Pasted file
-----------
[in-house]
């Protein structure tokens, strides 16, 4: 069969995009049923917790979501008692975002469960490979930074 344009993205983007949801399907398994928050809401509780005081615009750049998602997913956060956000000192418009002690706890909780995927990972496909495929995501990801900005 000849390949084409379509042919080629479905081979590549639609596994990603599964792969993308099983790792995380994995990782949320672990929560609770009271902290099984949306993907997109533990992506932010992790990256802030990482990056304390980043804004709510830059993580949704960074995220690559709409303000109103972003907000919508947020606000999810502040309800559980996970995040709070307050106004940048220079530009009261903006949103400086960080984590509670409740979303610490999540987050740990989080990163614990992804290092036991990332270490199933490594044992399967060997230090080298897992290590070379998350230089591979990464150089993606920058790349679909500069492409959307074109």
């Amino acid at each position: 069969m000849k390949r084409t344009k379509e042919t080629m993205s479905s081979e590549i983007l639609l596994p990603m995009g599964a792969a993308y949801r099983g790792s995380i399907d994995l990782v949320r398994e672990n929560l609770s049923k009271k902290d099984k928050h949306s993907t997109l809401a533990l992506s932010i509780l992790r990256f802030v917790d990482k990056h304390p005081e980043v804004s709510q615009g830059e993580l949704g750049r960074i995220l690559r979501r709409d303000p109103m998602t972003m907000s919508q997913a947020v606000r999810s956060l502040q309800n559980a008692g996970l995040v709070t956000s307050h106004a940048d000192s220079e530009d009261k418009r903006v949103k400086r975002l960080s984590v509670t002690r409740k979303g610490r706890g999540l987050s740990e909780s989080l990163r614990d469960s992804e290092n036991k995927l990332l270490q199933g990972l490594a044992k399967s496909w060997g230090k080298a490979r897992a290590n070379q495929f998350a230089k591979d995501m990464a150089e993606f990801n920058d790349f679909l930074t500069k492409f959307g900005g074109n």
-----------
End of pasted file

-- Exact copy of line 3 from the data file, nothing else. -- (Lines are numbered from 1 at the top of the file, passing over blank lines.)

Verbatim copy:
């Amino acid at each position: 069969m000849k390949r084409t344009k379509e042919t080629m993205s479905s081979e590549i983007l639609l596994p990603m995009g599964a792969a993308y949801r099983g790792s995380i399907d994995l990782v949320r398994e672990n929560l609770s049923k009271k902290d099984k928050h949306s993907t997109l809401a533990l992506s932010i509780l992790r990256f802030v917790d990482k990056h304390p005081e980043v804004s709510q615009g830059e993580l949704g750049r960074i995220l690559r979501r709409d303000p109103m998602t972003m907000s919508q997913a947020v606000r999810s956060l502040q309800n559980a008692g996970l995040v709070t956000s307050h106004a940048d000192s220079e530009d009261k418009r903006v949103k400086r975002l960080s984590v509670t002690r409740k979303g610490r706890g999540l987050s740990e909780s989080l990163r614990d469960s992804e290092n036991k995927l990332l270490q199933g990972l490594a044992k399967s496909w060997g230090k080298a490979r897992a290590n070379q495929f998350a230089k591979d995501m990464a150089e993606f990801n920058d790349f679909l930074t500069k492409f959307g900005g074109n």